Why haven’t you, pastor, sold your belongings and moved to Northern India to proclaim the gospel? The need there is great, and witnesses few. Does it not seem right or good for you to go? Have you sent anyone in your stead? If not, why not?

    I agree that those missionary decisions you include from Acts do not claim to have been made in response to some work of the Holy Spirit (you omitted the ones that explicitly do mention the Spirit’s guidance). But I don’t see any that explicitly attribute the decision to logic, or human reason, either. Many were made in response to circumstances (persecution, riots, church leadership). Of course, I relate every step of the expansion of the early church to Jesus’ announcement in Acts 1:8 of the arrival of the Holy Spirit.

    Since you make reference to it in this post, what is your understanding of the biblical meaning of the word “nations?” As you may imagine, it is a term that comes up quite often in missiological discussions, and various definitions of this word have led to a variety of missions strategies.

    Reply
    1. Jason Bolt Post author

      E. Goodman,

      This is a perfect place for this discussion.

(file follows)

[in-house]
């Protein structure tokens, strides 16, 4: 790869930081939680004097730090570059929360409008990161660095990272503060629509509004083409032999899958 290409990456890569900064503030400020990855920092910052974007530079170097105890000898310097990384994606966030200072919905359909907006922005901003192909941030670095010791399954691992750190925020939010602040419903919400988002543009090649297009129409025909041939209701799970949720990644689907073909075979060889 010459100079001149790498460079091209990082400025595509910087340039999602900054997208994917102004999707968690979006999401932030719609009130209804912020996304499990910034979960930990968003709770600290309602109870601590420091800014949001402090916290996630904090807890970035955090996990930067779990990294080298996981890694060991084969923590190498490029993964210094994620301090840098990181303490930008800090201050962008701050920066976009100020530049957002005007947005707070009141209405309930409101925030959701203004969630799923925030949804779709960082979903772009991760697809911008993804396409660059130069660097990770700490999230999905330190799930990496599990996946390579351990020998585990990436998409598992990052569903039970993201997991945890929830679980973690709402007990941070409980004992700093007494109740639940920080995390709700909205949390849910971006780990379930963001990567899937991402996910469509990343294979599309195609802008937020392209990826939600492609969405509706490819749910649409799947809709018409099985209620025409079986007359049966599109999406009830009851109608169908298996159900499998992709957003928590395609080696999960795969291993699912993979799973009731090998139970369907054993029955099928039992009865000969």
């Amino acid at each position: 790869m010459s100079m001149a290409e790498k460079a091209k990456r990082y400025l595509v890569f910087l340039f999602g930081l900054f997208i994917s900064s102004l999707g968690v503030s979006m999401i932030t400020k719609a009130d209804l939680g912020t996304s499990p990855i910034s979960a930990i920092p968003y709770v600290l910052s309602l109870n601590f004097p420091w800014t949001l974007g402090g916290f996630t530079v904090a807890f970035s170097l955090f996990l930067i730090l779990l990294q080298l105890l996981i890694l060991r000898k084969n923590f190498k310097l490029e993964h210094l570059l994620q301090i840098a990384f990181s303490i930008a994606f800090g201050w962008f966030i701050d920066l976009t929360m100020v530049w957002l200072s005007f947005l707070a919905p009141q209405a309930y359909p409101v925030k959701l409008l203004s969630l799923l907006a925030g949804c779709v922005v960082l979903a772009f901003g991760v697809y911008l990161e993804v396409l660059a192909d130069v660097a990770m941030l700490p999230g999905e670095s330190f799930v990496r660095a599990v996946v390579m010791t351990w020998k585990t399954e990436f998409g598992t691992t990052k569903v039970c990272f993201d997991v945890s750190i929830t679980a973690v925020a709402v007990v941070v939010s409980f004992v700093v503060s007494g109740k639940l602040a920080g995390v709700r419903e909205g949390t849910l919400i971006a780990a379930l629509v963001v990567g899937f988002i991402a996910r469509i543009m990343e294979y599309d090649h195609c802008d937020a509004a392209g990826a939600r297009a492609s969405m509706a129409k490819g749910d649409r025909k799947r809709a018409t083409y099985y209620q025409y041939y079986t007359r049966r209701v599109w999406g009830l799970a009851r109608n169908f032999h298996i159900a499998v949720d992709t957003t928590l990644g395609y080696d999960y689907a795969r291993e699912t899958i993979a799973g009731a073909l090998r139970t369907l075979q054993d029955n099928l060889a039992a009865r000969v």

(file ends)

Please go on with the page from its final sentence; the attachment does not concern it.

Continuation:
I did assume that you were defining the difference between revelation and illumination when you said that revelation is about God and that illumination is about us. If that is what distinguishes them, then the only logical conclusion is that revelation is always about God and that illumination is always about us. If revelation and illumination are sometimes about God and sometimes about us, what is the purpose in saying that revelation is about God and that illumination is about us? I thought you were defending your position that the Holy Spirit telling a person to do something does not constitute new revelation because revelation is always about God. If revelation can be about us, though, why does it not constitute new revelation when the Holy Spirit tells a person what to do?

      If you have not heard the Holy Spirit speak in an audible voice, how then have you heard him speak? Whether it was audible or not, is my conclusion correct that you have “heard” the Spirit say these kinds of things to you?